In the right environment Cork natives are the salt of the earth and you wouldn?t meet better or nicer people. In what other part of the world will you find a waitress (I?m thinking of the Uptown Grill in MacCurtain Street) who will ask with disarming innocence: ?Would like a bit of butter with your pandy??

These are the contradictions that fuel GAA rivalry throughout the four provinces but the bigger picture, i.e. the greater good of the games and the Association itself, must always remain paramount. That was why there was such widespread concern that the recent strike involving the Cork hurlers and footballers would see the famed red jerseys scrubbed off the canvas for the forthcoming All-Ireland championships. If that happened it would have been an absolute disaster for the GAA because a whole swathe of history would have been sabotaged in the process.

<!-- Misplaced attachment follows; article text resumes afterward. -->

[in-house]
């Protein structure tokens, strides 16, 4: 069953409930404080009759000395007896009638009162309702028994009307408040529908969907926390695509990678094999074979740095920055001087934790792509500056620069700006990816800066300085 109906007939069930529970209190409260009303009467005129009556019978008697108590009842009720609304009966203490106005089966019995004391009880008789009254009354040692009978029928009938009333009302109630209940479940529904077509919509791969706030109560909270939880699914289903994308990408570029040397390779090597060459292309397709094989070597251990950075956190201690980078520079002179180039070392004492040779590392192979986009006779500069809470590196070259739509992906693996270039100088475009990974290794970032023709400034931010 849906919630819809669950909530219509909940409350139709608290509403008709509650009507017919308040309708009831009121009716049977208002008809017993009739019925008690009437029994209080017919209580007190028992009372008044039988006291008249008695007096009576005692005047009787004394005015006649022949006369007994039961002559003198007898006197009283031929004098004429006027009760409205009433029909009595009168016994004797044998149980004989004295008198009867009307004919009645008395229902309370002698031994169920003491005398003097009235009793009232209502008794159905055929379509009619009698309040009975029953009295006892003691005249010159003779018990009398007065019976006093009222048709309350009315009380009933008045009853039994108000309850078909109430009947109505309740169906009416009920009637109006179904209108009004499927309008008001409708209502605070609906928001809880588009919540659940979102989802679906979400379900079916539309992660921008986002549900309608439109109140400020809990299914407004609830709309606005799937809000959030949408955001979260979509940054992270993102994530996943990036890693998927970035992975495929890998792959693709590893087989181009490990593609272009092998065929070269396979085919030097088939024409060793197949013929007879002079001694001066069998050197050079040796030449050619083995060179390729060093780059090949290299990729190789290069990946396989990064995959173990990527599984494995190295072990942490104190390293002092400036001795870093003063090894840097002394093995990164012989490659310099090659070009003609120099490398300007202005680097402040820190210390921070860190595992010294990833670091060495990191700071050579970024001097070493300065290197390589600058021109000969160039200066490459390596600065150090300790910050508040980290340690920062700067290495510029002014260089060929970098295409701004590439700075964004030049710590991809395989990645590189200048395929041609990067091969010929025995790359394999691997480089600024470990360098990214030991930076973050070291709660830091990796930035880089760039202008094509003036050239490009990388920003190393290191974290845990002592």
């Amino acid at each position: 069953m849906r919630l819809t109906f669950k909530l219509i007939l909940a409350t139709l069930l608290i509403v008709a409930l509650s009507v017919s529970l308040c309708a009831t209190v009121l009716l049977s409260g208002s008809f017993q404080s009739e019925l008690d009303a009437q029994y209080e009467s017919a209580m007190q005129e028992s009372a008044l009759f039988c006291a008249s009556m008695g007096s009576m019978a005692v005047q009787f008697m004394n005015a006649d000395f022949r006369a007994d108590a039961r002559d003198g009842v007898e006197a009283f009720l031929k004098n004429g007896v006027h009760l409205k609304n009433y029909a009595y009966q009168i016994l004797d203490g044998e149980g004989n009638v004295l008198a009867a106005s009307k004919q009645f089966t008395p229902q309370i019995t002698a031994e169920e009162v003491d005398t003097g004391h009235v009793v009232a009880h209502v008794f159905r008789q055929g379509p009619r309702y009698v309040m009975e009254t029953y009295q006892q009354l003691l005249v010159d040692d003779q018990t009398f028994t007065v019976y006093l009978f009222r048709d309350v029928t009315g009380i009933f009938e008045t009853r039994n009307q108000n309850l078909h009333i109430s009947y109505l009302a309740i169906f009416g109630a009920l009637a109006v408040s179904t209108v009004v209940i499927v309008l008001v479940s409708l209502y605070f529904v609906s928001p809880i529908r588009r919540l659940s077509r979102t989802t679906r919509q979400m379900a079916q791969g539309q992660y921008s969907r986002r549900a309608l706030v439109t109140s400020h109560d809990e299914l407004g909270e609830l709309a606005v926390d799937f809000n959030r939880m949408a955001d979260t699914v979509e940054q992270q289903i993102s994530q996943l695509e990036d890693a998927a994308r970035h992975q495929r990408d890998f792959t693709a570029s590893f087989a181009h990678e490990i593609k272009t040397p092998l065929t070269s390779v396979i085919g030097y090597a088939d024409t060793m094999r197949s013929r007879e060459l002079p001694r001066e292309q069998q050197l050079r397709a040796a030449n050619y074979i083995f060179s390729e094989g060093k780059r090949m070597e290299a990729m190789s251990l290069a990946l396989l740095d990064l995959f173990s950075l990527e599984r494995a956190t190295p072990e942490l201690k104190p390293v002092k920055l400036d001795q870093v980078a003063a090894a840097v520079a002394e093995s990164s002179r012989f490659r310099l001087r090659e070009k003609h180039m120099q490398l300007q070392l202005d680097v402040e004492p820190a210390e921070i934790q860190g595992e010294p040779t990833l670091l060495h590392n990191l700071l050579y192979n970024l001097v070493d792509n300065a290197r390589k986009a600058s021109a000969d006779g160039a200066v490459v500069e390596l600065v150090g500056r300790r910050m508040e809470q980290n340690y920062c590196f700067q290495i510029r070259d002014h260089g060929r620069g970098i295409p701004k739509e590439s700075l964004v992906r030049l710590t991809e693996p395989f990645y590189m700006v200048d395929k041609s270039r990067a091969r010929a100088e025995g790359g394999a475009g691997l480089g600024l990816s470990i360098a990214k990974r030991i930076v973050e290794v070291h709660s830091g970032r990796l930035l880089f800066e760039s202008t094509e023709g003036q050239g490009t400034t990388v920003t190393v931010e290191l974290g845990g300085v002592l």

Now that the strike has been settled several people will be thanking their lucky stars. One of them is a certain county board official who was being thrust into the eye of the storm in a way that was neither fair nor objective. Let?s get real here. No one person was solely responsible for bringing Cork to the edge. The club delegates who voted in the proposed new method of appointing selectors ? not once but twice ? were responsible for that.